Inflammatory Breast Cancer (IBC) is a rare and highly fatal form of breast cancer that is not typically discovered by mammogram and often occurs prior to standard breast cancer screening age recommendations.

Most people are very uneducated about IBC, and misdiagnosis is a common reason for delayed treatment.  Although IBC is viewed as rare, only 4-6% of breast cancer diagnoses, IBC directly causes about 10% of total breast cancer deaths (i.e. 4000 deaths per year in the US) because of both aggressive biology and inadequate treatment.

Due to being classified as a rare disorder with only a clinical diagnosis, IBC does not have a medical encoding number and generally speaking, is not taught in medical or nursing school. Typically IBC does not form a lump but has other clear physical manifestations described in the post below.  As a breast cancer without a lump, IBC is typically not addressed in pink awareness campaigns however we feel very strongly that this form of breast cancer needs to be better known.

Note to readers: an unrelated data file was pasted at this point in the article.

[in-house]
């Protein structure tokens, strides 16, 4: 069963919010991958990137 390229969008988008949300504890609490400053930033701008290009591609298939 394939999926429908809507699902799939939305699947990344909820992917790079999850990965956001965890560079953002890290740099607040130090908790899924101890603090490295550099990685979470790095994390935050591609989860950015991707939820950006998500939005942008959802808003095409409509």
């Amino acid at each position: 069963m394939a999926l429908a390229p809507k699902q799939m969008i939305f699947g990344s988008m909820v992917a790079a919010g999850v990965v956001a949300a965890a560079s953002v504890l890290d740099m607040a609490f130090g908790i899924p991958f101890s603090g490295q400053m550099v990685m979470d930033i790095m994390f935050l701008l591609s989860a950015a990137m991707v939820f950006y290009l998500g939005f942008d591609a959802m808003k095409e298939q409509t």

A common phase in the IBC community is “rare does not mean never” and for everyone to be more educated about IBC, we will save lives.

During October, for breast cancer awareness month, the IBC Network Foundation has been sharing daily facts about IBC on social media with the #IBCFacts hashtag. These facts highlight differences between IBC and other breast cancers in an effort to promote education about this clinically distinct disease. This post is a collection of these facts written by Terry and one of her volunteers, Dr. Angela Alexander, an IBC and TNBC researcher at MD Anderson. (Note from AM again: Angela is a great friend to the entire breast cancer community. She jumps in to clarify research findings and helps us sort through what may, at times, be impossible to decipher)